|restoration of Trilophosaurus|
Teraterpetidae Sues, 2003
Trilophosaurs are lizard-like Triassic allokotosaur reptiles related to the archosaurs. The best known genus is Trilophosaurus, a herbivore up to 2.5 metres (8.2 feet) long. It had a short, unusually heavily built skull, equipped with massive, broad flattened cheek teeth with sharp shearing surfaces for cutting up tough plant material. Teeth are absent from the premaxilla and front of the lower jaw, which in life were probably equipped with a horny beak.
The skull is also unusual in that the lower temporal opening is missing, giving the appearance of a euryapsid skull, and originally the Trilophosaurs were classified with placodonts and sauropterygia. Carroll (1988) suggests that the lower opening may have been lost to strengthen the skull.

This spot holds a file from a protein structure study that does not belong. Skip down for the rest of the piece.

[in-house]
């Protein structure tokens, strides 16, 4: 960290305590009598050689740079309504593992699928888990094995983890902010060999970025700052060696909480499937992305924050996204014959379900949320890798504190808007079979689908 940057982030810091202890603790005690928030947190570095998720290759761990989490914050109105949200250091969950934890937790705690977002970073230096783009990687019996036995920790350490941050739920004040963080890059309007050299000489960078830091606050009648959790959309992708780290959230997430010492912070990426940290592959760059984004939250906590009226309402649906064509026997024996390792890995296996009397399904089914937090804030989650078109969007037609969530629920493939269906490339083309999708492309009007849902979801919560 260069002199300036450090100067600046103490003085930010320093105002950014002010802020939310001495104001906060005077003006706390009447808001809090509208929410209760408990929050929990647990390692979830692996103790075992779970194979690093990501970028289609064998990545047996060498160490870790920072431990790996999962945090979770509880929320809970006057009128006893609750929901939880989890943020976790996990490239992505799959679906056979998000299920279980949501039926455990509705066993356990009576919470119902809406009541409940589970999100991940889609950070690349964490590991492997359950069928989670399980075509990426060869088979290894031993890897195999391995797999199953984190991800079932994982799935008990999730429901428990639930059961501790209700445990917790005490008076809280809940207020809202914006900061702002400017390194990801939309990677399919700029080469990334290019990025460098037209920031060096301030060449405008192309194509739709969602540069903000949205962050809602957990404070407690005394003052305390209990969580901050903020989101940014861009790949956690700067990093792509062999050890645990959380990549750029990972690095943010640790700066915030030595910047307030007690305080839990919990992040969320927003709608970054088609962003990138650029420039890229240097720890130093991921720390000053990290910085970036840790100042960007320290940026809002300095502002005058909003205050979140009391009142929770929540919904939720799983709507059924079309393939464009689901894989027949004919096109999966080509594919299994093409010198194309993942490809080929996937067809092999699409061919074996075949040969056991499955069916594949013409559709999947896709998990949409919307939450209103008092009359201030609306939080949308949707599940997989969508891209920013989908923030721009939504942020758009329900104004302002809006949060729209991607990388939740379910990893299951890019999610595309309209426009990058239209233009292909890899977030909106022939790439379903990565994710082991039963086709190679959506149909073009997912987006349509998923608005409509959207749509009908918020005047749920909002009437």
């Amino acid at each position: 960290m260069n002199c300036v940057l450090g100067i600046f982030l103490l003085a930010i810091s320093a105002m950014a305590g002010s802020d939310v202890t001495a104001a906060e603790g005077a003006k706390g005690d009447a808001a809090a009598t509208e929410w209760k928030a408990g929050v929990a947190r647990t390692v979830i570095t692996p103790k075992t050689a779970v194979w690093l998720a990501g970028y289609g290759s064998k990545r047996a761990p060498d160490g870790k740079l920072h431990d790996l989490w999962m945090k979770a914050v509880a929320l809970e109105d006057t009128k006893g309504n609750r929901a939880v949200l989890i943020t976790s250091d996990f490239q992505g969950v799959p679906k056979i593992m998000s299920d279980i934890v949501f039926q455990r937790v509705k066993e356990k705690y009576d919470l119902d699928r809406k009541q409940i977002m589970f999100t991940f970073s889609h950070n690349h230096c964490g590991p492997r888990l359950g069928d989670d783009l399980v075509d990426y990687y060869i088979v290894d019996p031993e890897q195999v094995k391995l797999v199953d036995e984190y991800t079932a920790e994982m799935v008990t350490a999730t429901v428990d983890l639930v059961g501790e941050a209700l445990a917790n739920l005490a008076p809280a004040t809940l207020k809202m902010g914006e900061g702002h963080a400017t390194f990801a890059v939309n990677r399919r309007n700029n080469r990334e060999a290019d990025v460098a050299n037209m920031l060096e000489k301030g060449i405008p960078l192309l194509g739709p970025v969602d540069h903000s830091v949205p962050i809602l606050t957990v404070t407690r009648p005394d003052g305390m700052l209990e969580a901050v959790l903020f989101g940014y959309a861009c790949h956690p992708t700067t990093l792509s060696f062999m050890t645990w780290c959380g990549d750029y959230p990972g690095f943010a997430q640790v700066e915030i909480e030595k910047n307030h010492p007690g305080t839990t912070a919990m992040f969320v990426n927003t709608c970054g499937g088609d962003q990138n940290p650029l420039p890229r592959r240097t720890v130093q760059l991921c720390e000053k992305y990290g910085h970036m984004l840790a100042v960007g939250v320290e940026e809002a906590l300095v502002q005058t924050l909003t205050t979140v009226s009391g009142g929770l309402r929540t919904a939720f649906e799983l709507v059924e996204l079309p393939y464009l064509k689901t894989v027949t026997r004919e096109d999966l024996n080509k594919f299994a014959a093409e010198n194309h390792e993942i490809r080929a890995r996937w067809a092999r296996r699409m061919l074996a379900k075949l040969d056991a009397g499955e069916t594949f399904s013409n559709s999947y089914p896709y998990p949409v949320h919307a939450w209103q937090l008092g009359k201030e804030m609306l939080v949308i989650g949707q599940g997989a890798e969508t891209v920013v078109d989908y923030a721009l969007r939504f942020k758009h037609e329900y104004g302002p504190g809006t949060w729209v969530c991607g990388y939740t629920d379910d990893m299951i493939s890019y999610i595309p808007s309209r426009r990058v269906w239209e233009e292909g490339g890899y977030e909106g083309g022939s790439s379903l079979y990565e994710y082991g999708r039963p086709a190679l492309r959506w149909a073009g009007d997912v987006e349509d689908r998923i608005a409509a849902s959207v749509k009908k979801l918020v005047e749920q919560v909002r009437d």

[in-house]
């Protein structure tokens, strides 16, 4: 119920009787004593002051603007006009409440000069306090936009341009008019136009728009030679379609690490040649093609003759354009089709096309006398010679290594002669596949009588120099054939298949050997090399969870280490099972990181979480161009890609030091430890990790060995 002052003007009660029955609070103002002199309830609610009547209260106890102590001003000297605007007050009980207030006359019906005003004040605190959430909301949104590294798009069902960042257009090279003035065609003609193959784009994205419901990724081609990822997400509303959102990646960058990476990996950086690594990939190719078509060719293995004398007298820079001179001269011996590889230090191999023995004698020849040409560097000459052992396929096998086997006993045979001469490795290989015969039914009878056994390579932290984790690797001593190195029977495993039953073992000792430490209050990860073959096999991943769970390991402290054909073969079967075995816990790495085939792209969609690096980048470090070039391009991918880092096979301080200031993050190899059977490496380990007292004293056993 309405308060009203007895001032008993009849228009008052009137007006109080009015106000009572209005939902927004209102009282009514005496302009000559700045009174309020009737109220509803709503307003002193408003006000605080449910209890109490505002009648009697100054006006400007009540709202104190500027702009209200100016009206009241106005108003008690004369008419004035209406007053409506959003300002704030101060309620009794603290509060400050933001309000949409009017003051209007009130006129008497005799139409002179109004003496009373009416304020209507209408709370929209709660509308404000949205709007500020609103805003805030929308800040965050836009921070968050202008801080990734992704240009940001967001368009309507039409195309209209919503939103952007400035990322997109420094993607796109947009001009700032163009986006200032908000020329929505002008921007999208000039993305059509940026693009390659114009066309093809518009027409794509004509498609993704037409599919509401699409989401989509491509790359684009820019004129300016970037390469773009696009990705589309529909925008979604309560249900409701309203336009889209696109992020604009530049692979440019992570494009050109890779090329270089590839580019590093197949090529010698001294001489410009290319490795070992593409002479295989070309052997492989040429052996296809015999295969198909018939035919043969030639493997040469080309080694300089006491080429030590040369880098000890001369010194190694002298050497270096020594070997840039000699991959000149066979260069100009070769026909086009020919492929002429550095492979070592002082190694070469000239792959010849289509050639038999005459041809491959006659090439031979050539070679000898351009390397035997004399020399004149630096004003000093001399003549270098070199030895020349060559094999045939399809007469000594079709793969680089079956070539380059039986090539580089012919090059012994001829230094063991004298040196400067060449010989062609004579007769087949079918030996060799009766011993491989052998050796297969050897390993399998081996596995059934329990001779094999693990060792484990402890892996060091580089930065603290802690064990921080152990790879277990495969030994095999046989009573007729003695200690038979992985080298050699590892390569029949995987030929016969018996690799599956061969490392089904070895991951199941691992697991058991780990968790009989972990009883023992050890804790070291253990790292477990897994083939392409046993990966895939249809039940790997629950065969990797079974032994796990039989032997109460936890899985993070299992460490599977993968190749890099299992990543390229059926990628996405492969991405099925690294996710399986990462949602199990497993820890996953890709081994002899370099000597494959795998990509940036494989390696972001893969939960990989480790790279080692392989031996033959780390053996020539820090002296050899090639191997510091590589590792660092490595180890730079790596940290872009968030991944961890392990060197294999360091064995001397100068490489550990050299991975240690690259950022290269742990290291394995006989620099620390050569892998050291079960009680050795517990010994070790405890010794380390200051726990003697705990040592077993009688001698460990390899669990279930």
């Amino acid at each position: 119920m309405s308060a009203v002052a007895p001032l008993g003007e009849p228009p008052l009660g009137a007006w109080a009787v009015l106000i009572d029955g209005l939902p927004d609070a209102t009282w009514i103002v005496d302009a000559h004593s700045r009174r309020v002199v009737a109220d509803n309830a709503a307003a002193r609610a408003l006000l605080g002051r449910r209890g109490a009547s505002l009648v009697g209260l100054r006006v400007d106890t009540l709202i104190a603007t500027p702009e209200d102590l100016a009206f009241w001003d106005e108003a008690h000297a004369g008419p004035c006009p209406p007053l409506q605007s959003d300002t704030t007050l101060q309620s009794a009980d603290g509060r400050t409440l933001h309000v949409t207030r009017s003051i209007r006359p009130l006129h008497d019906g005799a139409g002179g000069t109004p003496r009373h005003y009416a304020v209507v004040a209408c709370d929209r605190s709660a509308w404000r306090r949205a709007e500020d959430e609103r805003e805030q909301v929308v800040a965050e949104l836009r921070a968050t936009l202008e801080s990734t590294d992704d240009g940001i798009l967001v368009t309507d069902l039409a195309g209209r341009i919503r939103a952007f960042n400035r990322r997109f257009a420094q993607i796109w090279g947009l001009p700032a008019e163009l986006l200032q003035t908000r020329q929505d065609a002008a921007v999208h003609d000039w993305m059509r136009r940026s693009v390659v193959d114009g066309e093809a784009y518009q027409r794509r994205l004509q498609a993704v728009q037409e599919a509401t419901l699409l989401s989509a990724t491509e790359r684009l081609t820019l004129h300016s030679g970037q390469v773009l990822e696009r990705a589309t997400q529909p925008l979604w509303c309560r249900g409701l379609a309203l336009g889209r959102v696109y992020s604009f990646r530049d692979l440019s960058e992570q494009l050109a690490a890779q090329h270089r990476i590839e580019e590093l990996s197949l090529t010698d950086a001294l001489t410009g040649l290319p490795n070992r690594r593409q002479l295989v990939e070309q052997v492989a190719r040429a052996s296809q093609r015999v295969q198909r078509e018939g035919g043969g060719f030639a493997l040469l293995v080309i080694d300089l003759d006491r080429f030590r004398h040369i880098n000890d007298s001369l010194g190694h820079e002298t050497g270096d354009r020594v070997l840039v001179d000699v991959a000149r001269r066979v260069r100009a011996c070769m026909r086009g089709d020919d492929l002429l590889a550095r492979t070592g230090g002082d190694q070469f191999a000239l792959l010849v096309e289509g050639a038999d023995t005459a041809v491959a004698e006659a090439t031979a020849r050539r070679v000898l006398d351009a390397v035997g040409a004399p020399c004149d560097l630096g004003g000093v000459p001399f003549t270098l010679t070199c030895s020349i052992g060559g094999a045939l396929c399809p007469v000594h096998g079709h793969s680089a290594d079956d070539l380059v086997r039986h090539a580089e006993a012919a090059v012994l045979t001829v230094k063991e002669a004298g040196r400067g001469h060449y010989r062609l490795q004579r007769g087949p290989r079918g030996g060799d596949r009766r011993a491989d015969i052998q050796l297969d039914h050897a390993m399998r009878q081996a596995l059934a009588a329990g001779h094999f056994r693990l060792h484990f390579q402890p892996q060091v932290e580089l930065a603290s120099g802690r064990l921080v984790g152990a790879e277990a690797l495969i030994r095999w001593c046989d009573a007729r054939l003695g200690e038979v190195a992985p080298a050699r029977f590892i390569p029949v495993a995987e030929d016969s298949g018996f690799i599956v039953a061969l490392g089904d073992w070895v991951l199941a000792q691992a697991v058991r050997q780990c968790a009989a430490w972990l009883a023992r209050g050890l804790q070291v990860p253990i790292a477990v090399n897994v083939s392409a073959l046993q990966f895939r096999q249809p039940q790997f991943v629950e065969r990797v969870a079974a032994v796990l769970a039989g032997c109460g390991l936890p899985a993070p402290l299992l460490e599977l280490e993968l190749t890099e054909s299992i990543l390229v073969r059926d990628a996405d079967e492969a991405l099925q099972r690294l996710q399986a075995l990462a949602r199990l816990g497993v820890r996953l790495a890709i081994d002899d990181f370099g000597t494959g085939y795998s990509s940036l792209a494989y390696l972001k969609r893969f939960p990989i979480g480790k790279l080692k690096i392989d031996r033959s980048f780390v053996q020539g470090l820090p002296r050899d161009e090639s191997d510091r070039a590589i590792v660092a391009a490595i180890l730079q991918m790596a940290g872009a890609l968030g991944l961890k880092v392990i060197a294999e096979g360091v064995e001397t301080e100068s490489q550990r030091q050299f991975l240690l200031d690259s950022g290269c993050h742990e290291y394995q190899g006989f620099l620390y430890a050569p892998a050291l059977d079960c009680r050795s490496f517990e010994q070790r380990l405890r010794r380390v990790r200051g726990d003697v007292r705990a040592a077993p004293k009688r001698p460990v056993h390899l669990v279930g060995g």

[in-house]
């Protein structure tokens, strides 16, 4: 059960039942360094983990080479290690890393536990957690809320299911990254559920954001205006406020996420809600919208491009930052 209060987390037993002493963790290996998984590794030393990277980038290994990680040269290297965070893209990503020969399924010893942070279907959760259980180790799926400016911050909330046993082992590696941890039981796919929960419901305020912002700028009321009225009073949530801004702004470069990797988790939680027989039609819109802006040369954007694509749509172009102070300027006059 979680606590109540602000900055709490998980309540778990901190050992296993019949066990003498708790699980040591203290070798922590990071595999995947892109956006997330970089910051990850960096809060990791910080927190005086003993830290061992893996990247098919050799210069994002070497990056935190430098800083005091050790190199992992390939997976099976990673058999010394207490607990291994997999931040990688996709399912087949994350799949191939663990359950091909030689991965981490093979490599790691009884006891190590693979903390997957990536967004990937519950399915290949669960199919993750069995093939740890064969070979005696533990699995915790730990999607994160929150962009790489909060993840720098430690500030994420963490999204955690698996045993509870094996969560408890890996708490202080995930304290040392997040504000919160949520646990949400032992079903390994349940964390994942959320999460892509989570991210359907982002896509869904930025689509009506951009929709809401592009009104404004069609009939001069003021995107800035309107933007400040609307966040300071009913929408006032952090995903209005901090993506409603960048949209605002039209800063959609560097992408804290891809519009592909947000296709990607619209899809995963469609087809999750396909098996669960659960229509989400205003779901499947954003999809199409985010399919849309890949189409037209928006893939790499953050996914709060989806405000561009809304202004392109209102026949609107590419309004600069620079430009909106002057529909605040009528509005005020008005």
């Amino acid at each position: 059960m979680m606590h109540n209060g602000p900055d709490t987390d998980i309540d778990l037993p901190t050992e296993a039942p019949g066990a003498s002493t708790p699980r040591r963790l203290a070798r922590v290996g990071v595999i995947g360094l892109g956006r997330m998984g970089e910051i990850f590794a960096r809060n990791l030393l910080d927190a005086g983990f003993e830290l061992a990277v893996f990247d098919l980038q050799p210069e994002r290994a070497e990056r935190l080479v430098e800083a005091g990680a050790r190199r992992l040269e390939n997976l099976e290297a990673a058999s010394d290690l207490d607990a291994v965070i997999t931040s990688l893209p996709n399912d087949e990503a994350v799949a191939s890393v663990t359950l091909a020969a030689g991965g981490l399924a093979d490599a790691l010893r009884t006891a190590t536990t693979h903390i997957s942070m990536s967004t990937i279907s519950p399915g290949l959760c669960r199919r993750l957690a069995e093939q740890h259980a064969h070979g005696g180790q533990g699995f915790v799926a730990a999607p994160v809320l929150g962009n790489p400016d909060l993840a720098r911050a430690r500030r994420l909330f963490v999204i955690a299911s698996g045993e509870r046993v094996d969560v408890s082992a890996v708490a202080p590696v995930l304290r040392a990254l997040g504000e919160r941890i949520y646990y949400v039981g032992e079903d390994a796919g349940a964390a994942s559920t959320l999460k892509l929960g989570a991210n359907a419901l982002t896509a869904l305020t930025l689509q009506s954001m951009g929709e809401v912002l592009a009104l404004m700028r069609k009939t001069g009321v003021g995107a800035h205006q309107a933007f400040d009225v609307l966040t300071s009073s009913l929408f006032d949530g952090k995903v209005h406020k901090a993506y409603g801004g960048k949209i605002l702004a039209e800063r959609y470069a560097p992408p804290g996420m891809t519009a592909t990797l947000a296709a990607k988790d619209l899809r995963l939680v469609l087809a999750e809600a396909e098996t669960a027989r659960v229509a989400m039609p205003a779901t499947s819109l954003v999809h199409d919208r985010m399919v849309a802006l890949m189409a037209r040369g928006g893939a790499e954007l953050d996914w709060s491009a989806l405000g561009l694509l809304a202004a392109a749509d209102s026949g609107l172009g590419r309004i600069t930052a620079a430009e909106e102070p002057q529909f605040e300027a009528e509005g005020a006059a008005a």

Trilophosaurs are so far known only from the Late Triassic of North America and Europe.
- David I. Whiteside, FLS; Christopher J. Duffin, FLS (2017). "Late Triassic terrestrial microvertebrates from Charles Moore's "Microlestes" quarry, Holwell, Somerset, UK". Zoological Journal of the Linnean Society. 179 (3): 677–705. doi:10.1111/zoj.12458.
- Carroll, R. L. (1988). Vertebrate Paleontology and Evolution. New York: W.H. Freeman & Co. p. 266.
- Nesbitt, S.J.; Flynn, J.J.; Pritchard, A.C.; Parrish, M.J.; Ranivoharimanana, L.; Wyss, A.R. (2015). "Postcranial osteology of Azendohsaurus madagaskarensis (?Middle to Upper Triassic, Isalo Group, Madagascar) and its systematic position among stem archosaur reptiles". Bulletin of the American Museum of Natural History (398): 1–126. doi:10.5531/sd.sp.15. ISSN 0003-0090.
- Benton, M. J. (2000), Vertebrate Paleontology, 2nd ed. Blackwell Science Ltd, p. 144